- Employment and recruitment
- Training and development
- Compensation and benefits
- Employee services
- Employee and community relations
- Personnel records
- Health and safety strategic planning
Graduates of bachelor’s degree programs in human resources are therefore prepared to meet the needs of a business in the dynamic landscape of corporate culture and to understand the impact of economic trends on hiring, personnel practices, and organizational behavior.
Master’s Degree Programs in Human Resources
Because the human resource management profession has evolved beyond traditional administrative functions, organizations are now seeking highly skilled HR professionals who can take an active role in building the strategic vision of an organization.
Therefore, master’s degrees in human resources are more popular than ever, with programs preparing students with a focus on core principles like (Set forth below, with slight modifications, are core principals developed by SHRM and originally published in the SHRM Human Resource Curriculum: An Integrated Approach to HR Education.):
- Employee benefits
Many programs allow students to either complete a generalist course of study in HR management or pursue an HR specialization, such as labor law, labor and collective bargaining, equal opportunity employment, and benefits and compensation.
Master’s degrees in human resource management build on undergraduate studies in human resources, as well other business-related undergraduate majors. Although specific undergraduate courses of study are not generally required for admission into a master’s-level HR program, most institutions require applicants to have completed a number of undergraduate business courses prior to admission.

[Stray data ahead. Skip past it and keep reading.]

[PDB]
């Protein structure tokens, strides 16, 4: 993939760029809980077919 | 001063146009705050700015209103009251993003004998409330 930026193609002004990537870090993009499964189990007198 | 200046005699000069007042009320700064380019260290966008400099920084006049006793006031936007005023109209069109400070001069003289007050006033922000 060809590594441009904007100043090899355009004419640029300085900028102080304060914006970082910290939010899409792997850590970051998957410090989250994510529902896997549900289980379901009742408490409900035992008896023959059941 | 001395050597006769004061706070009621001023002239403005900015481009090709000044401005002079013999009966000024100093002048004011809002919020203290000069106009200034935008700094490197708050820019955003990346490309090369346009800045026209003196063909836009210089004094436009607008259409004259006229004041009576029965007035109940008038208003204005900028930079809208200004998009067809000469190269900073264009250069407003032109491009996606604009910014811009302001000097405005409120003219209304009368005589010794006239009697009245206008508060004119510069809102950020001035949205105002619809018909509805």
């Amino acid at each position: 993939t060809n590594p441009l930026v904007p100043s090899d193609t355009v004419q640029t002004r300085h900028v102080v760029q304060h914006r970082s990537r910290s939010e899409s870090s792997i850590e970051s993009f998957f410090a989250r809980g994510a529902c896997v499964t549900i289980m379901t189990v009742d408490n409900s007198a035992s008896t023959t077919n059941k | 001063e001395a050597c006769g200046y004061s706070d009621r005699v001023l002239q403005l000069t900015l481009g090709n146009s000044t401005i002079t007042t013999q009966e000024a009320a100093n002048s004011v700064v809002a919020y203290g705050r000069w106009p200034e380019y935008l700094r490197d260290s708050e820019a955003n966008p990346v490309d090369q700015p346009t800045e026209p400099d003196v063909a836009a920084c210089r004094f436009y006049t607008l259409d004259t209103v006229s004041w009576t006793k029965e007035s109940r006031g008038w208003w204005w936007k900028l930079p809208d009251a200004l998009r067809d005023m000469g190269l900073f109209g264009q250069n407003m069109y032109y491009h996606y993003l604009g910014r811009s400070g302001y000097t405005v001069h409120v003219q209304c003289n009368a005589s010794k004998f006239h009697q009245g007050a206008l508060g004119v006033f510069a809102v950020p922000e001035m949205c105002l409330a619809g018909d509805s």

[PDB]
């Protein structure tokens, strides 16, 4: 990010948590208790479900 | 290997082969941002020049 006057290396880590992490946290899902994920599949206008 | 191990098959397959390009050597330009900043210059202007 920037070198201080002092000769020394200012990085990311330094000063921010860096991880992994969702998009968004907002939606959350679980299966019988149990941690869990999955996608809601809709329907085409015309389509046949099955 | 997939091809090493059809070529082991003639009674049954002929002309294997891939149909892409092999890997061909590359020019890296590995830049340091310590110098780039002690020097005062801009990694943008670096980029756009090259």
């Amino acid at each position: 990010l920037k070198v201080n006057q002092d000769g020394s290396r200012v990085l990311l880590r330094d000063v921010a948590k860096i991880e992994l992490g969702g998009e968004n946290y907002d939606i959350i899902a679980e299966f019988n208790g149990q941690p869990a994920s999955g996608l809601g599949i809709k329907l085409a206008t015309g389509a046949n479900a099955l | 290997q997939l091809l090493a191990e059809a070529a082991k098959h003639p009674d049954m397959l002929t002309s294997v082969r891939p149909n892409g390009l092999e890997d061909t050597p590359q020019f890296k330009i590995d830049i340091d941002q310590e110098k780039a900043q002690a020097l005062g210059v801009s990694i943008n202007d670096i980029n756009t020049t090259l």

It is also typical for experienced HR professionals to pursue master’s degrees in human resource management (often structured as masters of professional studies programs). Therefore, online programs, blended programs, and part-time study are commonplace among HRM graduate programs.
Human resources master’s degree options may be structured as Master of Arts (MA), Master of Science (MS), and Master of Business Administration (MBA) programs and offered as:
- MA in Human Resource Management
- MS in Human Resources
- MA/MS in Industrial and Organizational Psychology
- MA in Management with an HR concentration
- MBA with a concentration in:
- Human Resource Management/Organizational Leadership
- Leadership Development with an HR concentration
- Human Capital Development
- Organizational Behavior
- Labor Relations
- Industrial Relations
Master’s degree programs provide students with the opportunity to address a number of executive-level issues in HR, such as:
- Ethical scrutiny
- Global volatility
- Corporate sustainability
- Emerging web-based technologies
Therefore, graduates of master’s degree programs in HR are able to serve as global business partners and HR innovators who are fluent in human capital management strategies, and that have the ability to meet the critical needs of today’s businesses.
Doctoral Programs in Human Resources
PhD programs in human resource management are designed for the HR professionals interested in careers in academia or research. Typical titles for doctoral programs in human resources include:
- PhD in Human Resource Management
- PhD in Human Resources and Industrial Relations
- PhD in Human Resources and Workforce Development
- PhD in Human Resources and Leadership Development
- PhD in Human Resources and Organizational Behavior
Doctoral degrees in human resources provide a solid foundation for academic careers in research-oriented universities. Students are exposed to research methods, cutting-edge theories, and analytical techniques in order to develop the skills necessary to conduct impactful research.